This class teaches fundamental concepts in programming languages, such as functions, types, memory management and control. The objective is to give students a thorough understanding of the issues and trade-offs in programming languages design. Such an understanding allows them to appreciate advantages and disadvantages of the various languages, so that they can choose the appropriate language for the application they are working on. Prerequisites: some knowledge of at least one object-oriented language (e.g., Java) and at least one procedural language (e.g., C), and some exposure to simple analyses of algorithms and data structures.
Functions. A historical example: some elements of the Lisp language. Abstract machines: interpreters and compilers. Description of a programming language: syntax and semantics. Structured operational semantics: transition systems. The ML language. Environment: identifiers, types, type inference and polymorphism in ML. Memory management: scope, functions and procedures, parameter passing. Control: structure and abstraction, exceptions in ML. Data: abstraction and modularity, modules in ML. Advanced topics on the object-oriented paradigm (optional). Basic elements of concurrent and distributed programming in ML or Java (optional).
|John C. Mitchell||Concepts in Programming Languages (Edizione 1)||Cambridge University Press||2003||0-521-7809||Testo adottato|
|Jeffrey D. Ullman||Elements of ML Programming (Edizione 2)||Prentice Hall||1998||0-13-79038||Riferimento principale per il linguaggio ML|
|Maurizio Gabbrielli, Simone Martini||Linguaggi di programmazione: principi e paradigmi (Edizione 2)||McGraw Hill||2011||88-386-626||Testo di ulteriore riferimento generale|
|Lawrence C. Paulson||ML for the Working Programmer (Edizione 2)||Cambridge University Press||1996||0-521-5654||Altro libro per il linguaggio ML|
|Guy Cousineau, Michel Mauny||The functional approach to programming (Edizione 1)||Cambridge University Press||1998||0-521-5768||Per il linguaggio OCAML|
Partial-tests exam: this mode applies only to those students who take the exam right at the end of the class, that is, in December 2006, given that the class is taught in the Fall term. In this mode, the exam is made of two written tests in class of two hours each (C1 and C2) and some homeworks (A). The grade is determined as follows: 40% C1 + 40% C2 + 20% A. After the exam at the end of the Fall term, C1, C2 and A have no value whatsoever for the later exams. Students who take the exam in this form must register for the exam of December 2006.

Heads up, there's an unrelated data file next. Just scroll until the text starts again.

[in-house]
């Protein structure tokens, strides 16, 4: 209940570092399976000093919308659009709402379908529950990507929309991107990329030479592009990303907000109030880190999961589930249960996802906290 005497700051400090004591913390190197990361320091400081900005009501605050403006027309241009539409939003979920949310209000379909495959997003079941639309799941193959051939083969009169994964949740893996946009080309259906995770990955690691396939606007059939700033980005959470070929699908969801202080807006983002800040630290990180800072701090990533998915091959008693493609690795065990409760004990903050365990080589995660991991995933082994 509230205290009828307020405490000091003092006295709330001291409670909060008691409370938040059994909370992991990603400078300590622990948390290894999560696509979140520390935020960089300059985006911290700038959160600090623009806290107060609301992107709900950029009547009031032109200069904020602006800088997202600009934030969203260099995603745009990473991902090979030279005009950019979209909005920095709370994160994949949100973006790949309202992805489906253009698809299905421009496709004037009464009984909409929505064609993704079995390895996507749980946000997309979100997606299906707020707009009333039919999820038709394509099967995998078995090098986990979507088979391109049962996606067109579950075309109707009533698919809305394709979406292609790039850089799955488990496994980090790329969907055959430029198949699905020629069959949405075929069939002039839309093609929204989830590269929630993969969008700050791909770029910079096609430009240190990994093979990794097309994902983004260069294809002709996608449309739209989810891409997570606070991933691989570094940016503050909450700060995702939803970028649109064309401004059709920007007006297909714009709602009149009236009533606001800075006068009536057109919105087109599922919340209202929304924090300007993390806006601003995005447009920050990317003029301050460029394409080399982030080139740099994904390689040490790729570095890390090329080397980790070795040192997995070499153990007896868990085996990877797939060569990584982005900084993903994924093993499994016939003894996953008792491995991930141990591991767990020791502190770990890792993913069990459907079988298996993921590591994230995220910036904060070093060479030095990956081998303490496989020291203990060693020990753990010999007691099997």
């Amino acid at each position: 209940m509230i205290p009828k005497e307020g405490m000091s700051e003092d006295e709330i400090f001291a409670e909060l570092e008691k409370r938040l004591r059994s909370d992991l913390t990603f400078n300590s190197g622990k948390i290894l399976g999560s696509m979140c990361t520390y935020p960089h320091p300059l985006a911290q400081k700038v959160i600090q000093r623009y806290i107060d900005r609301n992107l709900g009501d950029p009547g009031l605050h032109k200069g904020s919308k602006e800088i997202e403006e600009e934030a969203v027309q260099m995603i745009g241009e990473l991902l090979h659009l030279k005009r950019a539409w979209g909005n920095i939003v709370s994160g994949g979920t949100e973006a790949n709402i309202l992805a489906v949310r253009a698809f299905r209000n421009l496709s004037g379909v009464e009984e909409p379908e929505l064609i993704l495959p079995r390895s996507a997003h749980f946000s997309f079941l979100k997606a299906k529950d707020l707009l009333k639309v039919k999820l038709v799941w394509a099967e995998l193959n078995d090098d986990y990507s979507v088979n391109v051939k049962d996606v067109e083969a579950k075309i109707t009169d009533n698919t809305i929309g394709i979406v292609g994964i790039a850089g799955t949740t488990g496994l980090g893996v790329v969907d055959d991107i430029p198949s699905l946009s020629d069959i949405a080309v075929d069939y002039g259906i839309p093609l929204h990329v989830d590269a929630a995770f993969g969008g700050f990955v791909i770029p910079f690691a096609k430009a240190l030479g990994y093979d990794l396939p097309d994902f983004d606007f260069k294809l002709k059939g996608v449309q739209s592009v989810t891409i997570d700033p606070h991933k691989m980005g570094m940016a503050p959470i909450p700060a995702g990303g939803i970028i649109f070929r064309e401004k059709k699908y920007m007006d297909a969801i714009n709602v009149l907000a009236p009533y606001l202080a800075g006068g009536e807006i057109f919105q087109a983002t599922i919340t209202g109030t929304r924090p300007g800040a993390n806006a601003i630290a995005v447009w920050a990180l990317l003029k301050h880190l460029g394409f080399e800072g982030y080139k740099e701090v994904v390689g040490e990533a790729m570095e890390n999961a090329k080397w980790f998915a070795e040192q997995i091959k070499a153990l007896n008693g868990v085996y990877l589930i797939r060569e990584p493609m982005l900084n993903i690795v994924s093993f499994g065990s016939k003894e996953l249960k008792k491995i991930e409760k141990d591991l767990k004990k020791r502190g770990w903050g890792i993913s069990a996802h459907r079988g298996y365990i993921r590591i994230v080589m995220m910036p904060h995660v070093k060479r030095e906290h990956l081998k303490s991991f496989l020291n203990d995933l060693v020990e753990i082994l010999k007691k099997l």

Single-test exam: in this mode, the exam is made of a single written test (E), whose difficulty is equivalent to that of C1 + C2 + A, and whose grade determines the grade in the exam. This form of exam applies to all exam sessions, including the one at the end of the class. However, if a student who has taken C1 + C2 + A, takes also test E, the grade determined by 40% C1 + 40% C2 + 20% A no longer applies. In other words, students are not allowed to take both C1 + C2 + A and E and choose the best grade.
Remarks: homeworks will be assigned in class together with the date they are due; test C1 will be held on October 31st, 2006; test C2 will be held in the same date, hour and room of test E of the December session (of course, duration and contents of C2 and E will be different).
Registration: at each session the date of the exam is the date of the written test (E) and therefore it is sufficient to register for that date. The day when the grades are annotated on the students' booklets will be announced in the ads for students. All grades will be registered and transmitted to the Office of the Registrar independent of annotation on the students' booklets.
Rules: all assignments are strictly individual; it is severely forbidden to copy, exchange, share code or other keys to the questions. All assignments that show signs of cheating will receive grade 0, with no distinction between those who copy and those who let them copy.